Wolff: Piano Works

Wolff: Piano Works

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  • 126 pages (115 containing music)
  • Includes very rare scores
  • Modern critical edition
  • Detailed source commentary
  • Printed on heavy duty eco-friendly sustainable paper (120 gsm)
  • Also available as download.

What’s it like?

Style. Wolff's music is a product of his time, heavily influenced by his friend Chopin. This is not surprising, as they were taught by the same teacher and also both lived in Paris as emigrants.

Character. Some of Wolff's music lived up to the expectations of his time. In his circle of Polish emigrants, melancholic music with a strong Polish influence was in high demand. The Chanson Polonaise and the Grand Allegro de Concert are infused with the melancholy we know and love so much about Chopin. In the Grande Polonaise and the Bolero, the virtuoso Wolff, who was a rival of Liszt and Thalberg, is demonstrating his phenomenal technique. The Scherzo, on the other hand, looks like nothing else. It is a diabolic and somewhat awkward work, which remotely resembles Chopin's third Scherzo, but is completely different in character.

Technique. Wolff's technique belongs to that pioneering generation, which also included Henselt, Alkan, Mendelssohn, Liszt and Chopin. Before them there were virtuosos like Ries, Field and Hummel, who composed in a totally different style. In terms of technique, Wolff fits right in with Chopin and Liszt: thirds, major chords, polyrhythms and other things that baffled Moscheles when he was confronted with them in the 1830s.

Originality and quality. In my opinion, the highlight of this collection is the Grand Allegro de Concert. Although this homage is quite derivative in terms of style - it is, after all, an homage - Wolff's ideas are very well developed. The form is so well put together. The work lasts about 22 minutes, but because the form is so well worked out, it feels much shorter. Wolff's music is well put together and there is clearly a skilful master at work. The Scherzo is Wolff's most original work.

Difficulty. Technically, this is a difficult bundle. The Bolero is extremely difficult, the Grande Polonaise is also very difficult. So is the Grand Allegro de Concert, which is more or less comparable in difficulty to Chopin's slightly more difficult Allegro de Concert. The Scherzo is similar in difficulty to Chopin's second Scherzo. The Chanson Polonaise offers few technical challenges, but requires a singing tone and conveying a sense of melancholy.


This 129-page album contains the following five works.

Grand Allegro de Concert This phenomenal tribute is an homage to the creator and pianist Chopin. No one but a compatriot could write such a work. The work opens with a grand orchestral introduction. After a difficult cadenza, the piano plays the melodies from the opening, interspersed with passages of great emotional and technical intensity. The gentle, melancholic theme, which, as in Chopin's Allegro de Concert, makes its appearance twice, is of rare beauty. The piece ends with a magisterial cadenza. The videos include several highlights from this work. Difficulty 10/10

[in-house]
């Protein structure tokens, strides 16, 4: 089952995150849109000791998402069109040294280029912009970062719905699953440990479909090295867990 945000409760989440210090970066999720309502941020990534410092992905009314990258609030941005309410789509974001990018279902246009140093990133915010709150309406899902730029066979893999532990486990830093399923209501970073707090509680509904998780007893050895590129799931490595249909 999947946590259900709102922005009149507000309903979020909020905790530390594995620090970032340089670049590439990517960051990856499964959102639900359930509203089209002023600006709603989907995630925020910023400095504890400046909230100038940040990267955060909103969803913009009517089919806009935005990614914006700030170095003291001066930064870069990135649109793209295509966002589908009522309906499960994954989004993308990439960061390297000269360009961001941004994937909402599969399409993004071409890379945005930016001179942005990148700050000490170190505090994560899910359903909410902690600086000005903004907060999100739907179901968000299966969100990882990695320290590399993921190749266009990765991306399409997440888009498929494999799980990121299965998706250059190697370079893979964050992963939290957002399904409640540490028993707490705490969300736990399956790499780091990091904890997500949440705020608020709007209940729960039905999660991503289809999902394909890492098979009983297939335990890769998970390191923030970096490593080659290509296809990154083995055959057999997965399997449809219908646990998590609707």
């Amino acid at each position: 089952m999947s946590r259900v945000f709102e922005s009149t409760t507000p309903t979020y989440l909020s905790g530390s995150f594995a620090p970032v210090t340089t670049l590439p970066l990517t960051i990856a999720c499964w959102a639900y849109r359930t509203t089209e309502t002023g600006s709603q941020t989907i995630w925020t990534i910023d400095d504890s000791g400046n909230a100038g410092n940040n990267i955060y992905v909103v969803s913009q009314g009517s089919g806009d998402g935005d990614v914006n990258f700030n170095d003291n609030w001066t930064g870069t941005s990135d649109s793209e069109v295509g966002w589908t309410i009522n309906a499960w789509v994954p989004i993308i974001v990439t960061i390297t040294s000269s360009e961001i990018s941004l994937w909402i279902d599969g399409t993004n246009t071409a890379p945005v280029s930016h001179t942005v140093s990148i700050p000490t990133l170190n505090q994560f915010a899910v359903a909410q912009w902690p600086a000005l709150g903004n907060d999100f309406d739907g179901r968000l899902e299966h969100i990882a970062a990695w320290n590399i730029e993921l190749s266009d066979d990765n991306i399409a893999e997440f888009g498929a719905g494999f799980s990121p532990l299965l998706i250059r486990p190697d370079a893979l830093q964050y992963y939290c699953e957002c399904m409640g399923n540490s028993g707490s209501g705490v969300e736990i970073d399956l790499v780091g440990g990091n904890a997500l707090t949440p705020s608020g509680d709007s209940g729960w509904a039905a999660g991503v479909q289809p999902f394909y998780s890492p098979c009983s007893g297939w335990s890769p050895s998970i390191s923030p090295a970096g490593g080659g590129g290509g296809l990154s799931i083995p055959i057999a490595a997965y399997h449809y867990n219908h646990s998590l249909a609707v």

Grande Polonaise This Polonaise is in simple ABA form. The whole work is quite catchy and full of catchy tunes. The corner movements contain a typical Polonaise melody, with figurations like major chords and various polyrhythmic scales (e.g. 18 against 16). The middle section contains a catchy tune played in three different ways: scherzando, followed by variations with many notes and huge arpeggios. This is followed by a recapitulation of the first theme, a video of which can be found on this page. Difficulty 10/10

Bolero Wolff used the Bolero at his concerts. It follows a familiar recipe from the 19th century: using tunes familiar to audiences to impress them yourself. Wolff succeeds quite well. The Introduction is followed by a typical Bolero. This piece too, after the Introduction, is in ABA form. The first section is pretty straightforward and so is the first part of the middle section. However, from then on, Wolff slowly builds up to a crazy climax that will have left his audience stunned. Difficulty 10/10

Chanson Polonaise This modest composition expresses like no other the intense melancholy that living in another country meant in the 19th century. Family and friends lived days travelling far away and the only communication was by post. Paris was full of Polish emigrées, among whom works like this one were in great demand. Wolff wrote many of them and this is the finest, in my opinion. Difficulty 5/10

Scherzo In the time of Beethoven and Schubert, the Scherzo was a joking piece used in a sonata between a slow and a fast movement. It was later corporatised, including in the Mendelssohs. Chopin put his own spin on it, writing epic and virtuosic works that have nothing to do with the light-hearted humour of the earlier generations. Wolff follows this pattern. In my opinion, the Scherzo might as well have been called Scherzo Diabolique. The themes are angular, uncomfortable and, for lack of another word, possessed. The gentle theme that Wolff deploys to lighten the mood a little, sounds only briefly each time, so that the work's alienating atmosphere is not lost. Difficulty 8/10

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